A rider representative group fears that a Victorian Road Toll Increase Inquiry (RTII) report will vilify riders with inaccurate representations of the danger of riding.
This follows recent police media reports in most states that point out the increase in rider deaths this year but have so far failed to acknowledge the dramatic rise in new and used motorcycle sales in the past year.
The Motorcycle Riders Association of Australia has issued the graph below based on Australian Bureau of Statistics and Bureau of Infrastructure and Transport Research Economics data which shows motorcycle and scooter fatalities decreasing over the past 10 years.
The RTII report and recommendations to be tabled on Thursday, March 25, 2021, are expected to present “rubbery figures … obviously put together by non-riders”.
The report will available by clicking here on Thursday.
An MRAQ press release says the Traffic Accident Commission has been reporting that riders make up 1% of road traffic but 19% of all road user deaths.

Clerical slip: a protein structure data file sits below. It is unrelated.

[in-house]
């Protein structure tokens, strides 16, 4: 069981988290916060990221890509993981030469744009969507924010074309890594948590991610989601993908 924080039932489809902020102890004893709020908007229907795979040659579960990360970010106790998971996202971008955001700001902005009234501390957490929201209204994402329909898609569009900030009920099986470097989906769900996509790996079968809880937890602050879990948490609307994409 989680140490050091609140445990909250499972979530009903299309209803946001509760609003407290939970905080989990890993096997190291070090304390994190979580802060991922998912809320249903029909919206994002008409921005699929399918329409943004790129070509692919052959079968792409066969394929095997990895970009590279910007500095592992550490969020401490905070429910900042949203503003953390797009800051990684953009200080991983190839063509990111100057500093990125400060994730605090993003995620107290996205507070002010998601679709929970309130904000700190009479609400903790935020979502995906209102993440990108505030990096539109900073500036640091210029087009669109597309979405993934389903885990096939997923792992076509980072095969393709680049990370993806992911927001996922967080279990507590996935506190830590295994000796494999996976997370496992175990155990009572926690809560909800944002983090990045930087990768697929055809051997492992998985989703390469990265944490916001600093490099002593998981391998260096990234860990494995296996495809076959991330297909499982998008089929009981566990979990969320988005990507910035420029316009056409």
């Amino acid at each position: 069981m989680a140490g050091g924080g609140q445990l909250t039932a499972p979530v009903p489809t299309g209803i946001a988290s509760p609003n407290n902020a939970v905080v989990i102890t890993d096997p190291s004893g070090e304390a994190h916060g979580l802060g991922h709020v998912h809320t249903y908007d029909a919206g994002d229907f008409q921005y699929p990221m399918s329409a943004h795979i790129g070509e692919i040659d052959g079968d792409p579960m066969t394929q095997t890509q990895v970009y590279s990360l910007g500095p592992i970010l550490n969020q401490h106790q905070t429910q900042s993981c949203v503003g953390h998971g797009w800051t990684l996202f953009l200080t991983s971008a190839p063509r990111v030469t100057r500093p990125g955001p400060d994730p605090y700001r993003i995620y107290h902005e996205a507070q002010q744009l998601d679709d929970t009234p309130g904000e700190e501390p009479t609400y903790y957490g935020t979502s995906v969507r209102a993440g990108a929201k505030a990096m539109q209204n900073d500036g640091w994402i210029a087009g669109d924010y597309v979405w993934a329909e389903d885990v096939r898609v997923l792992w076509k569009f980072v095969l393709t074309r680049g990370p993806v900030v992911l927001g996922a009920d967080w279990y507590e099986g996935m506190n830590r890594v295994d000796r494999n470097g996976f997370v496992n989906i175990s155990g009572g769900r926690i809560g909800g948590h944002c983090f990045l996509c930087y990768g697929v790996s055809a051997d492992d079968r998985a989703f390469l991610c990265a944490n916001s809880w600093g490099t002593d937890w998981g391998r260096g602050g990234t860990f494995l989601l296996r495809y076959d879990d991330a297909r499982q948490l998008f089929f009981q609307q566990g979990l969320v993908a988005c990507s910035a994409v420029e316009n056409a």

However, in 2020 there were 5,119,560 vehicles registered in Australia, of which 198,151 were motorcycles. That’s actually 3.87% nationally and climbing given the 22.1% increase in motorcycle and scooter sales last year.
At the same time, new car sales were down 20.5%.
And with second-hand motorcycle sales not included in the data, the rider proportion could be much higher.
Deakin University motorcycle safety researcher Dr Liz de Rome has been claiming for years that motorcycles make up about 4% of motor vehicles.
If you count unregistered motorcycles, the percentage of motorcycles in traffic must be higher. “TAC figures are unreliable,” the MRAQ says.
“TAC figures make riding motorcycles look more dangerous than it is.
“These rubbery figures may mean the people putting them together are incompetent, or it may be the anti motorcycle culture in road authorities showing itself.
“No system develops reliable countermeasures to road trauma without reliable traffic/crash data.
“RSV/TACs use of rubbery figures to justify spending and policies that have speed limits reduced and costly wire rope barriers installed while roads are dangerously neglected.”